Art Institute of Chicago

The Art Institute of Chicago seen from [[Michigan Avenue (Chicago)|Michigan Avenue]] The Art Institute of Chicago, founded in 1879, is one of the oldest and largest art museums in the United States. It is based in the Art Institute of Chicago Building in Chicago's Grant Park. Its collection, stewarded by 11 curatorial departments, includes works such as Georges Seurat's ''A Sunday on La Grande Jatte'', Pablo Picasso's ''The Old Guitarist'', Edward Hopper's ''Nighthawks'', and Grant Wood's ''American Gothic''. Its permanent collection of nearly 300,000 works of art is augmented by more than 30 special exhibitions mounted yearly that illuminate aspects of the collection and present curatorial and scientific research.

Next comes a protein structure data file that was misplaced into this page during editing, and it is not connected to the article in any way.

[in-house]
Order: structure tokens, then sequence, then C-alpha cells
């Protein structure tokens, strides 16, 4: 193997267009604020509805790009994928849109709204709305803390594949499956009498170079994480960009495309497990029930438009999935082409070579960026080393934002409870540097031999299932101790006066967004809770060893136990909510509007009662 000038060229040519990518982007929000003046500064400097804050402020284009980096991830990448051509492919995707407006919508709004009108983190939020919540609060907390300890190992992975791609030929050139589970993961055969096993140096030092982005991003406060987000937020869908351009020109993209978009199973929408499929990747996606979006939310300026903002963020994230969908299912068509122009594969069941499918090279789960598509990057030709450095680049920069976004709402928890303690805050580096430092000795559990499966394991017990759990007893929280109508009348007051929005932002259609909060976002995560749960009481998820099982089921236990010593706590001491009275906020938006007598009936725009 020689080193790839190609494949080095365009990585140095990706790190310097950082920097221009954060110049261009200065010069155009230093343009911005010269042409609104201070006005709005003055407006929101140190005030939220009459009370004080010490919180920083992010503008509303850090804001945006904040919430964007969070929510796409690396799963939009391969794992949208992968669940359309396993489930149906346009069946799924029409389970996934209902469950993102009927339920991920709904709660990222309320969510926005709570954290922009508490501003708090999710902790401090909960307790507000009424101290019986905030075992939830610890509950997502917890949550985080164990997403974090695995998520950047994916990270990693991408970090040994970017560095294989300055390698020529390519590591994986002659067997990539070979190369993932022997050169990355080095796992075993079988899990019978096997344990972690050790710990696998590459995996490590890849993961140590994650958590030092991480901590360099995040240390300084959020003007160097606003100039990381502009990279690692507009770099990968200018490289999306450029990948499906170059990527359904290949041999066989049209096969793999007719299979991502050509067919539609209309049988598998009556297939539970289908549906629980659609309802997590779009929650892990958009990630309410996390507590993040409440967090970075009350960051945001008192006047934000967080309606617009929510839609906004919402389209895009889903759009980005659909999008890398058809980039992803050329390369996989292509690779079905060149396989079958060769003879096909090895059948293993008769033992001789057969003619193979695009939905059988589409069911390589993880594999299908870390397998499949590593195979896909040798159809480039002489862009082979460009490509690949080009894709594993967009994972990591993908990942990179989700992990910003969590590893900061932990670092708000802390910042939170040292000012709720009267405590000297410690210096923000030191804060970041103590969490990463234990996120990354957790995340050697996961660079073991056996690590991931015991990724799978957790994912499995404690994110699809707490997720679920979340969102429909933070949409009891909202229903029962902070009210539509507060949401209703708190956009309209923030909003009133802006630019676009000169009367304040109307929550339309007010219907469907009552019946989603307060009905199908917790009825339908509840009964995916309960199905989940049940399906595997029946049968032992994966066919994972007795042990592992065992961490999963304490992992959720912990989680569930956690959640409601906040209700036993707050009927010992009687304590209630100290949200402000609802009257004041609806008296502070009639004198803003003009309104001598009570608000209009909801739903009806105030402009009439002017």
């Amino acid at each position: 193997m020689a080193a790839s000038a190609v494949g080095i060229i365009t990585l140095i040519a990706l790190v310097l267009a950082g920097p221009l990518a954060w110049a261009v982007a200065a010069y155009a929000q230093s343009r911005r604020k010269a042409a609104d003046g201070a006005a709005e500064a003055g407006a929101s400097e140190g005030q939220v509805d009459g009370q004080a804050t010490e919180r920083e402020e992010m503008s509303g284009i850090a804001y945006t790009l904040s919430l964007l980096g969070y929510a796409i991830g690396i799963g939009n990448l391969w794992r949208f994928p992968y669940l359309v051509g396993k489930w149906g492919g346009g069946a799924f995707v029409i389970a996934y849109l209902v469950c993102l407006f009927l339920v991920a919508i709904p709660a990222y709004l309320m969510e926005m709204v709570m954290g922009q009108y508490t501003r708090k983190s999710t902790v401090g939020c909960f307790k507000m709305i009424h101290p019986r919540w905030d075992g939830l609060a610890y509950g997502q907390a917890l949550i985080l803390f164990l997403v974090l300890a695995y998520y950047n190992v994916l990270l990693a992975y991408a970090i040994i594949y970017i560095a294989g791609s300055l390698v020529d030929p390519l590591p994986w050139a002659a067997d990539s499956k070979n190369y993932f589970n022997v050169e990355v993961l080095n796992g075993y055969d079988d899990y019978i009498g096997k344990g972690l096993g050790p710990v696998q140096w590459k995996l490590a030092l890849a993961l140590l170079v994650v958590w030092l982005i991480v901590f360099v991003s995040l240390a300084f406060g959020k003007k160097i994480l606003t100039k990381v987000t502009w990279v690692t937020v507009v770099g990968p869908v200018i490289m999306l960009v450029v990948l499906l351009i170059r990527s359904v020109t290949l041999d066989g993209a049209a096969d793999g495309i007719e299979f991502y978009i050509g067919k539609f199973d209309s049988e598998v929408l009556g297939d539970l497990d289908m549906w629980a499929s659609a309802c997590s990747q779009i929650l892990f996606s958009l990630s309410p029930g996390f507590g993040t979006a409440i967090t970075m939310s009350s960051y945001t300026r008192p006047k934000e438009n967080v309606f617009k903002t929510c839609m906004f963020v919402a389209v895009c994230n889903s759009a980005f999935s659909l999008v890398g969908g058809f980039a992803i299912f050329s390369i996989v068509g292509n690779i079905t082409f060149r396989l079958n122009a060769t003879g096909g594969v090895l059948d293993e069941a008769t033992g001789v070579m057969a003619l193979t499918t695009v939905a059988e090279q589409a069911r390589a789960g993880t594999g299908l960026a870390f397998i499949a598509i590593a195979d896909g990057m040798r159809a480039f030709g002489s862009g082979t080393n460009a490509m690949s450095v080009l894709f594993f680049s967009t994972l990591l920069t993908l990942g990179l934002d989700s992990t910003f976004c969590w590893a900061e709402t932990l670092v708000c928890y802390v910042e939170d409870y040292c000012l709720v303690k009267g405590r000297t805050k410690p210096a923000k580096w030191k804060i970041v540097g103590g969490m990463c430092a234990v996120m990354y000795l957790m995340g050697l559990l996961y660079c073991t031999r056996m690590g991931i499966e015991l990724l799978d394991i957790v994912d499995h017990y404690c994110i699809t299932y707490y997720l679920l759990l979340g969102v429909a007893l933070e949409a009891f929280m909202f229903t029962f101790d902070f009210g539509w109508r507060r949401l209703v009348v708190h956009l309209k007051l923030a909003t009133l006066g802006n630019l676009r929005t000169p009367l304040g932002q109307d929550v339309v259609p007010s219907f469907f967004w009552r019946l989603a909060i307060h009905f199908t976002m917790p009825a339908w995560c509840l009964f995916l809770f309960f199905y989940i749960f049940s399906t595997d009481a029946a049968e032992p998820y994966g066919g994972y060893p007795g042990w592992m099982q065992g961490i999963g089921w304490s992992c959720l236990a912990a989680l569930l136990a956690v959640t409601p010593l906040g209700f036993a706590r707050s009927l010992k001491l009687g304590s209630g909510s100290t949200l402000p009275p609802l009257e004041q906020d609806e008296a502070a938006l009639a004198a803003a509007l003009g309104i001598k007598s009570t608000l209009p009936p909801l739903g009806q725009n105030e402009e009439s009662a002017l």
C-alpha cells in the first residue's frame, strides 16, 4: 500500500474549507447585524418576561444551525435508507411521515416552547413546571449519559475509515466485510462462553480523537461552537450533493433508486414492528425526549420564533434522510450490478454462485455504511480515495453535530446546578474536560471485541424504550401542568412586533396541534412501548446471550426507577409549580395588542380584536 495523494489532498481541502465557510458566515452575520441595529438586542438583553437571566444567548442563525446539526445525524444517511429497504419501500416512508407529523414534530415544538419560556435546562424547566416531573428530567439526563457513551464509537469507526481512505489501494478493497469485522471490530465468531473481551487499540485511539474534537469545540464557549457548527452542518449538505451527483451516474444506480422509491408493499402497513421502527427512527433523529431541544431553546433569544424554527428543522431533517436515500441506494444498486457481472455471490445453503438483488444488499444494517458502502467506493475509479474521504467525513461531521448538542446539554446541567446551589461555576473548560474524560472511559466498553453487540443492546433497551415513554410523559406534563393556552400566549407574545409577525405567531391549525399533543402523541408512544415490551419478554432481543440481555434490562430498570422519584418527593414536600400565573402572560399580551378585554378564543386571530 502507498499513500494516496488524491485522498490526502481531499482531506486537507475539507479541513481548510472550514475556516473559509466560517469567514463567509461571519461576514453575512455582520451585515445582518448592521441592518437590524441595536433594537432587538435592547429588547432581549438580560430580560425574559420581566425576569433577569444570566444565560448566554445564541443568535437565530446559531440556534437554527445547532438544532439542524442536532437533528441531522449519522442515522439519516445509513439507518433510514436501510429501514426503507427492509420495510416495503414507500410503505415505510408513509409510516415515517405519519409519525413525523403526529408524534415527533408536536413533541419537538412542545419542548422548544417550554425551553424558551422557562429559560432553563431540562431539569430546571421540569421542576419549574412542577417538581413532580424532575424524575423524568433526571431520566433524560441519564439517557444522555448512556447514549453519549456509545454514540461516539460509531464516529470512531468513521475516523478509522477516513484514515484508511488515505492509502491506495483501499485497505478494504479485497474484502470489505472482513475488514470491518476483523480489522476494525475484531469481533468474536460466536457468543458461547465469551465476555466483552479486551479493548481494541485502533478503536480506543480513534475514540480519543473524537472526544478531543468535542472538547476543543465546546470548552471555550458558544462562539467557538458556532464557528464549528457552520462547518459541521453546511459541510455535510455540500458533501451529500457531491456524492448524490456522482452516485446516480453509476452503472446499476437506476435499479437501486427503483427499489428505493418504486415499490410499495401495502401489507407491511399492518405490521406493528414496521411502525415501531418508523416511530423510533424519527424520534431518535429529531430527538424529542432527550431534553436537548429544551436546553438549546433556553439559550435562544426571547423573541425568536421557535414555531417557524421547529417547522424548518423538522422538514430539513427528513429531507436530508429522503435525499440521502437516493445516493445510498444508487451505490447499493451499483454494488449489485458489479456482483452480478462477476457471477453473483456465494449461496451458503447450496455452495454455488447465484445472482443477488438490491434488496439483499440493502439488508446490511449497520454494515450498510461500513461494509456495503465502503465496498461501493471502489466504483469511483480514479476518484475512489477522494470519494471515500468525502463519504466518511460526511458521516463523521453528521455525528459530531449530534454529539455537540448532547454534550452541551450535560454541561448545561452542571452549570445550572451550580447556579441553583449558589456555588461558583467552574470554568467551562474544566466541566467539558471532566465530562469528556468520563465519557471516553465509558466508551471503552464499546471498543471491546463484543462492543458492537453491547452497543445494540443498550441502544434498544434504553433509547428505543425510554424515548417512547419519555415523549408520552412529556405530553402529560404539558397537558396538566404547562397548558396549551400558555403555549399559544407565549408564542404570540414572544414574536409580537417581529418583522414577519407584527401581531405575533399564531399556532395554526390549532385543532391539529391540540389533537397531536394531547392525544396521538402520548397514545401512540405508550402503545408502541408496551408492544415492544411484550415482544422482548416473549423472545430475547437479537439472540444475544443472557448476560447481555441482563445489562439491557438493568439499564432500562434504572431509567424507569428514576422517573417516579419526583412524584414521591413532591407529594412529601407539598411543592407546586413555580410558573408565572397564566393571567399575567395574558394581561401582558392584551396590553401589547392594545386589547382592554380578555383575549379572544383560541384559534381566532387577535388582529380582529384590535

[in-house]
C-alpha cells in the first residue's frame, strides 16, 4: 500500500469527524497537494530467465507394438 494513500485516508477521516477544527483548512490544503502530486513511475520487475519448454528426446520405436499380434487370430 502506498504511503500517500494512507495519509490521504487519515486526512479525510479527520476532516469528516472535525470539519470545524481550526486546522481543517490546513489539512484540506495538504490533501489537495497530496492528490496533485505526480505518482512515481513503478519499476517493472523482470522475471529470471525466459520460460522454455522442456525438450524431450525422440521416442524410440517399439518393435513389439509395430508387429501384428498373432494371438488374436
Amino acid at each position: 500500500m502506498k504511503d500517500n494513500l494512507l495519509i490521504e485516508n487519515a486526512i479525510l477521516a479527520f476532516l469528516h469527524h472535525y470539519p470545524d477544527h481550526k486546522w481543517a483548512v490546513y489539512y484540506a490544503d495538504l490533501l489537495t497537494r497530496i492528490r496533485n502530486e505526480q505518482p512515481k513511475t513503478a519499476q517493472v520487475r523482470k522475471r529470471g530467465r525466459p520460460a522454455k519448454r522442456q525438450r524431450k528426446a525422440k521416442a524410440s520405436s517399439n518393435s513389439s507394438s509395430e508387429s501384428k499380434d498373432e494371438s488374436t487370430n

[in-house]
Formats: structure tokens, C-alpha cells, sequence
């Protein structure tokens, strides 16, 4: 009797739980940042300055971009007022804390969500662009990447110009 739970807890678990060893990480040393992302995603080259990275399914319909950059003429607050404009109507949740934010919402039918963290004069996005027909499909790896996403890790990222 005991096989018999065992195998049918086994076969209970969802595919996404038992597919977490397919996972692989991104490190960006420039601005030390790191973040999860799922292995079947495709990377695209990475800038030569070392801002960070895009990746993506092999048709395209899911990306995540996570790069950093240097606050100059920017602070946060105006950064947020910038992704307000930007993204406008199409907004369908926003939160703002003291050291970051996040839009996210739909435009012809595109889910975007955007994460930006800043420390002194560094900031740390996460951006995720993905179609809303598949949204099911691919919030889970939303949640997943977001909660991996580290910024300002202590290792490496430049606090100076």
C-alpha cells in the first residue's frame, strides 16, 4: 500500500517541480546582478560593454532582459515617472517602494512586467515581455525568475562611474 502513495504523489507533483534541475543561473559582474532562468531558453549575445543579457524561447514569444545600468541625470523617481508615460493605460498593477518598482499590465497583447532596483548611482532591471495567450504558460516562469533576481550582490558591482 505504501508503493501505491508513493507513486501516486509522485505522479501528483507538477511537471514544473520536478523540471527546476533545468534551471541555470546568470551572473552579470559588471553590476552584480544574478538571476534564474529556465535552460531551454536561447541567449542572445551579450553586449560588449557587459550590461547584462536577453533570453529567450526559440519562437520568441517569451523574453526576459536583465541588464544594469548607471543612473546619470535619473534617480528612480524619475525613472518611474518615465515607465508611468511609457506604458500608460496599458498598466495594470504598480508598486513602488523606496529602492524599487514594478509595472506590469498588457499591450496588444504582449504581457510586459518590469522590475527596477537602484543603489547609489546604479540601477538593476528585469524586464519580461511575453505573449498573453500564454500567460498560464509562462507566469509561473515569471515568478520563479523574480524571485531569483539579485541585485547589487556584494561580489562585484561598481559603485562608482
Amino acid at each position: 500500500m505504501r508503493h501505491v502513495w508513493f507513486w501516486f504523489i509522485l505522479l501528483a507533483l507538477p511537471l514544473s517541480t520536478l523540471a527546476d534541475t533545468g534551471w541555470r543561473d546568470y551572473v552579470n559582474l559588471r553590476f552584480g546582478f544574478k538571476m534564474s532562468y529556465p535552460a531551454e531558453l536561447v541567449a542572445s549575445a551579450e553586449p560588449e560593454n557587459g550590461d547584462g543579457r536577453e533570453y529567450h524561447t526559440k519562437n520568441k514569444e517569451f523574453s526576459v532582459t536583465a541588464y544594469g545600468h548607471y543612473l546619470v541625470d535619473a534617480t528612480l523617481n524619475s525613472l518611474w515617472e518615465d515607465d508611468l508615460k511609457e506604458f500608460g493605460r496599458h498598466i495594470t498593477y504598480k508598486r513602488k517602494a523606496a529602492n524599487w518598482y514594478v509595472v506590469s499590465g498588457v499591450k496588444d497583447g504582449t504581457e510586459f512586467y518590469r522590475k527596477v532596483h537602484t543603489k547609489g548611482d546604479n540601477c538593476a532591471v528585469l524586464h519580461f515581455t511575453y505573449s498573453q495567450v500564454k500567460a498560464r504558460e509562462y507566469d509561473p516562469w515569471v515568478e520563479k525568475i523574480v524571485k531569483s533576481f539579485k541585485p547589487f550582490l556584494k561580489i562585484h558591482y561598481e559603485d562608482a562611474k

As a research institution, the Art Institute also has a conservation and conservation science department, five conservation laboratories, and Ryerson and Burnham Libraries, one of the nation's largest art history and architecture libraries.

The museum's building was constructed for the 1893 World's Columbian Exposition and, due to the growth of the collection, several additions have occurred since. The Modern Wing, designed by Renzo Piano, is the most recent expansion, and when it opened in 2009 it increased the museum's footprint to nearly one million square feet. This made it the second largest art museum in the United States, after the Metropolitan Museum of Art in New York City.

The Art Institute is associated with the School of the Art Institute of Chicago, a leading art school, making it one of the few remaining unified arts institutions in the United States. Provided by Wikipedia
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